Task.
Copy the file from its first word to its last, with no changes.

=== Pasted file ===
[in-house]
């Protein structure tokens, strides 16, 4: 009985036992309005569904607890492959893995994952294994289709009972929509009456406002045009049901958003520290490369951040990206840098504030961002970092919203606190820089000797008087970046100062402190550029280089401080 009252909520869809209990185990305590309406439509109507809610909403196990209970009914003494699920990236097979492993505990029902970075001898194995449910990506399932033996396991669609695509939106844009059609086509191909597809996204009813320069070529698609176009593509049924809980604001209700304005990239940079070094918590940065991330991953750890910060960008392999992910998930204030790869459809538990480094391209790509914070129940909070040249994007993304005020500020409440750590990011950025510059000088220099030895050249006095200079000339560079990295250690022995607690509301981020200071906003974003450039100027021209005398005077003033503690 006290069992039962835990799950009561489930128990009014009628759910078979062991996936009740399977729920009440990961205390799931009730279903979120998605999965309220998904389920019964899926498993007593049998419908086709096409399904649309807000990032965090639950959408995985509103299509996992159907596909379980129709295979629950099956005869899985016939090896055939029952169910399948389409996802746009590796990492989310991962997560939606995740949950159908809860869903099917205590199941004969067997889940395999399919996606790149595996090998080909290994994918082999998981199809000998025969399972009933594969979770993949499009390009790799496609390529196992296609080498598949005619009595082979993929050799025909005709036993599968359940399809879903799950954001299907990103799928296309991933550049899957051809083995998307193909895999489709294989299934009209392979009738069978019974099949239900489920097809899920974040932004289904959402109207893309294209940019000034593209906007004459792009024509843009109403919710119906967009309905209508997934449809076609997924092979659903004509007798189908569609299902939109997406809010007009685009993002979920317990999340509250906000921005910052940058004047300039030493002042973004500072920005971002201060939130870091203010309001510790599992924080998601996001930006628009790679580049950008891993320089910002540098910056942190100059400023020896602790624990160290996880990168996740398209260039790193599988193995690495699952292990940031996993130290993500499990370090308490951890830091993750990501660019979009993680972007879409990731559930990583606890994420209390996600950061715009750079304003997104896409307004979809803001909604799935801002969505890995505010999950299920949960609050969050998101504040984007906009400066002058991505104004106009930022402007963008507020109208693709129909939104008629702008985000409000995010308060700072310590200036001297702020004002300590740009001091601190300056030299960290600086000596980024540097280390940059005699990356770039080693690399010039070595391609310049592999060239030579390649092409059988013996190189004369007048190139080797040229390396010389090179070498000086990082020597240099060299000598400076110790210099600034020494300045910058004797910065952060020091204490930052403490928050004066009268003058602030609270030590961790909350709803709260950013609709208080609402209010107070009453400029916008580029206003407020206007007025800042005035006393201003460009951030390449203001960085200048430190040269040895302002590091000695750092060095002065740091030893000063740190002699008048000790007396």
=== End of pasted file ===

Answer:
[in-house]
């Protein structure tokens, strides 16, 4: 009985036992309005569904607890492959893995994952294994289709009972929509009456406002045009049901958003520290490369951040990206840098504030961002970092919203606190820089000797008087970046100062402190550029280089401080 009252909520869809209990185990305590309406439509109507809610909403196990209970009914003494699920990236097979492993505990029902970075001898194995449910990506399932033996396991669609695509939106844009059609086509191909597809996204009813320069070529698609176009593509049924809980604001209700304005990239940079070094918590940065991330991953750890910060960008392999992910998930204030790869459809538990480094391209790509914070129940909070040249994007993304005020500020409440750590990011950025510059000088220099030895050249006095200079000339560079990295250690022995607690509301981020200071906003974003450039100027021209005398005077003033503690 006290069992039962835990799950009561489930128990009014009628759910078979062991996936009740399977729920009440990961205390799931009730279903979120998605999965309220998904389920019964899926498993007593049998419908086709096409399904649309807000990032965090639950959408995985509103299509996992159907596909379980129709295979629950099956005869899985016939090896055939029952169910399948389409996802746009590796990492989310991962997560939606995740949950159908809860869903099917205590199941004969067997889940395999399919996606790149595996090998080909290994994918082999998981199809000998025969399972009933594969979770993949499009390009790799496609390529196992296609080498598949005619009595082979993929050799025909005709036993599968359940399809879903799950954001299907990103799928296309991933550049899957051809083995998307193909895999489709294989299934009209392979009738069978019974099949239900489920097809899920974040932004289904959402109207893309294209940019000034593209906007004459792009024509843009109403919710119906967009309905209508997934449809076609997924092979659903004509007798189908569609299902939109997406809010007009685009993002979920317990999340509250906000921005910052940058004047300039030493002042973004500072920005971002201060939130870091203010309001510790599992924080998601996001930006628009790679580049950008891993320089910002540098910056942190100059400023020896602790624990160290996880990168996740398209260039790193599988193995690495699952292990940031996993130290993500499990370090308490951890830091993750990501660019979009993680972007879409990731559930990583606890994420209390996600950061715009750079304003997104896409307004979809803001909604799935801002969505890995505010999950299920949960609050969050998101504040984007906009400066002058991505104004106009930022402007963008507020109208693709129909939104008629702008985000409000995010308060700072310590200036001297702020004002300590740009001091601190300056030299960290600086000596980024540097280390940059005699990356770039080693690399010039070595391609310049592999060239030579390649092409059988013996190189004369007048190139080797040229390396010389090179070498000086990082020597240099060299000598400076110790210099600034020494300045910058004797910065952060020091204490930052403490928050004066009268003058602030609270030590961790909350709803709260950013609709208080609402209010107070009453400029916008580029206003407020206007007025800042005035006393201003460009951030390449203001960085200048430190040269040895302002590091000695750092060095002065740091030893000063740190002699008048000790007396």